Full approval has been granted for a planning application to convert Rays Hall, Dereham Road, Reepham, to a house and restore the front to its original appearance.
The building was the first Wesleyan Methodist chapel in Reepham, built in 1842. From 1935 to 1967 it was used as a fire station. This required enlarging the entrance, which was subsequently bricked in to take smaller doors when it became a youth hall.
The applicant is David Huggins of Leigh on Sea, Essex, whose agent, Mark Ashurst of A Squared Architects, Norwich, explained that the proposal submitted in December 2013 is for a change of use of from a hall to a dwelling, including alterations to the roof and front elevation.
Currently vacant, the building would become a three-bedroomed residence. This would include part demolition to facilitate the conversion, provide amenity space and restoration of the façade, and proposes using brick, stone and tiles to match. There is no parking, however, and the only provision to be added is one bicycle space.
The building became a youth hall in 1971 for the Reepham Associated Youth Service (RAYS) and the local Scouts and Guides. However, by July 2010 the Scouts had moved to a purpose-built headquarters on Smugglers Lane, and since then, the building has been vacant and unused; the Rayzone youth club now holds activities in the Methodist Chapel and St Michael’s, as well as the local schools.
The hall sits on a small plot on the southeast corner of the grounds of Eynsford House. There is a narrow passageway between the hall and a house to the eastern elevation. To the south is a small strip of hard-standing, a footpath and then Dereham Road.
In December 2011, permission was refused to convert the building to a dwelling. A new owner has since acquired the site and appointed A Squared to develop a more sympathetic response.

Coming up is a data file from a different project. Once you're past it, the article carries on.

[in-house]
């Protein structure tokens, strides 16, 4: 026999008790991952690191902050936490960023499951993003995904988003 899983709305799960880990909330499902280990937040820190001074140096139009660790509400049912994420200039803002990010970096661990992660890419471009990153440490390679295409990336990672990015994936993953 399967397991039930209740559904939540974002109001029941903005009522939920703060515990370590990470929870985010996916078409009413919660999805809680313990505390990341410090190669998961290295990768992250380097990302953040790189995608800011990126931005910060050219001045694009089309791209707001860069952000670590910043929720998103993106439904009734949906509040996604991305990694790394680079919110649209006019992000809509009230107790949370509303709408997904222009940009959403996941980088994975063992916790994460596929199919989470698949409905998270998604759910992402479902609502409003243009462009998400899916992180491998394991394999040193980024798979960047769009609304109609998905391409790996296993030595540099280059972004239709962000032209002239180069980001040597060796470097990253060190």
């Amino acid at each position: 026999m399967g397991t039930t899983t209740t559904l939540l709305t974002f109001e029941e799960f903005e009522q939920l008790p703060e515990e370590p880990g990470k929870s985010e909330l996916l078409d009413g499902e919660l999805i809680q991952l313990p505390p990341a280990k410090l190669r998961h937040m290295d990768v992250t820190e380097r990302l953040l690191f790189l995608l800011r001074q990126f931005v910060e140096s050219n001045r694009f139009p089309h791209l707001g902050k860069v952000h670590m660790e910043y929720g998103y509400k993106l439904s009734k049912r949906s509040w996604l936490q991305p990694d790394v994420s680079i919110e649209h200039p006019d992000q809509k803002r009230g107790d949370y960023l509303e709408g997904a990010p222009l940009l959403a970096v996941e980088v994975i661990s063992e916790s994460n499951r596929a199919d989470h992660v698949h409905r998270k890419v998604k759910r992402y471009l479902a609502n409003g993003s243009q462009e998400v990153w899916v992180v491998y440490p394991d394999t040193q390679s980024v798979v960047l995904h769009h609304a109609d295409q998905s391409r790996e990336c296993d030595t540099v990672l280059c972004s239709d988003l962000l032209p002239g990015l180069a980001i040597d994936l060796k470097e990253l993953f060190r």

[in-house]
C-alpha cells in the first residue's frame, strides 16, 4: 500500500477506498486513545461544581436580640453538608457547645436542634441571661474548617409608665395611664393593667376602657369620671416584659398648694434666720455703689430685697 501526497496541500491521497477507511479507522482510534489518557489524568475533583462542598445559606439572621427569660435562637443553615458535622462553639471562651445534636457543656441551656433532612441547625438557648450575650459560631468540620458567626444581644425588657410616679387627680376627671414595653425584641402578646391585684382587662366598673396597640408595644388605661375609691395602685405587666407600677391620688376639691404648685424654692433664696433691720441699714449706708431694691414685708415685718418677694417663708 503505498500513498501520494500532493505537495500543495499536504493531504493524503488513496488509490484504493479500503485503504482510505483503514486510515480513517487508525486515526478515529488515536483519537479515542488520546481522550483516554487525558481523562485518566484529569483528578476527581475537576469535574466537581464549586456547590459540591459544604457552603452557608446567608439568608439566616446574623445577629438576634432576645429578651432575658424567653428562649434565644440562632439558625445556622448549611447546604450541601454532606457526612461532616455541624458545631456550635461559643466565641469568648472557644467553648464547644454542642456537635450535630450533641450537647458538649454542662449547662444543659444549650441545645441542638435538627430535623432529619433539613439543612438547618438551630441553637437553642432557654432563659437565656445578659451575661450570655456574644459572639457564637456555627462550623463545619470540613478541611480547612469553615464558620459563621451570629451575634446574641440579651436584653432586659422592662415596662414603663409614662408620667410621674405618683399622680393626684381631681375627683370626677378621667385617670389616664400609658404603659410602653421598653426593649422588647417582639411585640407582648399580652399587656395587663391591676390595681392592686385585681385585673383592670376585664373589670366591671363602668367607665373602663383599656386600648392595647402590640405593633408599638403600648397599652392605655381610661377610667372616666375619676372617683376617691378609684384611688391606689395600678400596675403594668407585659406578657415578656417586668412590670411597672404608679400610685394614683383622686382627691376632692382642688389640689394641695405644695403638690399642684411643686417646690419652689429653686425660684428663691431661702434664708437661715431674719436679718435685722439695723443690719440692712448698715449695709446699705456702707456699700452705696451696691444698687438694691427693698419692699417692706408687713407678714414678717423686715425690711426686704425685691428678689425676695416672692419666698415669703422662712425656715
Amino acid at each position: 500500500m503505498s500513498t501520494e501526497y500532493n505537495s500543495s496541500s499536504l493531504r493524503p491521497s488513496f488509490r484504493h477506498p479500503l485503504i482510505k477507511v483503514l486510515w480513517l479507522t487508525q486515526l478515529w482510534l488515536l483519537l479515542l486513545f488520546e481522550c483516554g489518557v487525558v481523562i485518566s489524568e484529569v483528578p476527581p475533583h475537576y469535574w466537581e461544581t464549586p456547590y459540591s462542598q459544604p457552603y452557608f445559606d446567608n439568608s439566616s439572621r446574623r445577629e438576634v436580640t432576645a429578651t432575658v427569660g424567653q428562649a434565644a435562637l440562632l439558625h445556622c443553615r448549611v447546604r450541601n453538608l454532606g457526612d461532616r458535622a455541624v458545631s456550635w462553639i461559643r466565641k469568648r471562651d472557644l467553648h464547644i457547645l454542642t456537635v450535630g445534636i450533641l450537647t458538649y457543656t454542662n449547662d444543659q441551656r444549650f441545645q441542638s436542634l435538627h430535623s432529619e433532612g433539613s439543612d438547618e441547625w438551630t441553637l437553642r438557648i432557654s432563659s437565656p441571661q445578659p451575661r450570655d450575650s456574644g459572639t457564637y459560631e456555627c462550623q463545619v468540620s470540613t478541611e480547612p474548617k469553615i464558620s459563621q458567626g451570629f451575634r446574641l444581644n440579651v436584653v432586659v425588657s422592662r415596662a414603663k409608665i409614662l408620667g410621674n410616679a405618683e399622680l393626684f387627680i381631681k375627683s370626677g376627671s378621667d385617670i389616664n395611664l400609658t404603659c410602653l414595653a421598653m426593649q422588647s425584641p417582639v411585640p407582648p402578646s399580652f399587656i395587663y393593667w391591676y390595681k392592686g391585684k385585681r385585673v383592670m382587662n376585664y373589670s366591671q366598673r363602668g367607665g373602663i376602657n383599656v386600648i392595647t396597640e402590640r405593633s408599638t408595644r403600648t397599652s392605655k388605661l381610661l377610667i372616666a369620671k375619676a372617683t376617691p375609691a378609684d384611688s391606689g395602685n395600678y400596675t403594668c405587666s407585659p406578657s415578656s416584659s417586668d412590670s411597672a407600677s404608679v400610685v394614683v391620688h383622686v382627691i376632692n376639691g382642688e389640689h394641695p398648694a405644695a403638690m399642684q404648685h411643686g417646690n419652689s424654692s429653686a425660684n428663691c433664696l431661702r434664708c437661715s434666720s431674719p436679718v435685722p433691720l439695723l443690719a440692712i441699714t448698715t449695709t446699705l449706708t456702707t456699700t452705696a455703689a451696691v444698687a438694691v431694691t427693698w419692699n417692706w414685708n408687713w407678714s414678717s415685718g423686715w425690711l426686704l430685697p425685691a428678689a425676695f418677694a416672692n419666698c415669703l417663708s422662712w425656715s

To overcome the lack of amenity space outside the building, a courtyard is proposed within the centre, of around 3 metres by 5 metres. An atrium will bring in light without the need for adding windows to the outside.
Meanwhile, the three-arched windows on the front of the building will be restored in painted timber and the infill removed to resemble the Chapel before it was altered for use as a fire station.
The design statement continues: “Due to the limited extent of external space, no car parking will be provided. There are public car parking spaces in the Market Place, which could be utilised if required.” Further, the narrow passageway will be gated and used for refuse and cycle storage.
The Reepham Society supported the planning application. Speaking on behalf of the Society’s planning advisory group, Jolyon Booth commented that conversion to a dwelling seems the only possible use for this building.
“We supported it last time in 2011,” he said. “One of the reasons why Broadland District Council turned it down was because it meant the loss of a community facility that was not being replaced – ignoring the fact that Reepham already had a surfeit of public halls.”
Mr Booth continued: “We admire the measures to overcome the lack of outdoor amenity space and we are pleased that the design will also restore the front elevation. We think the eventual occupiers of the building will easily find a satisfactory way to overcome the lack of immediately adjacent parking space.”
Reepham Town Council, which discussed the planning application at its January meeting, made no objection to the planning application, but thought there needed to be consideration for the lack of adequate parking and storage of fuel.
The Town Council was also concerned with the suggestion that residents would park their vehicles in the Station Road car park, which is already full to overflowing on a daily basis.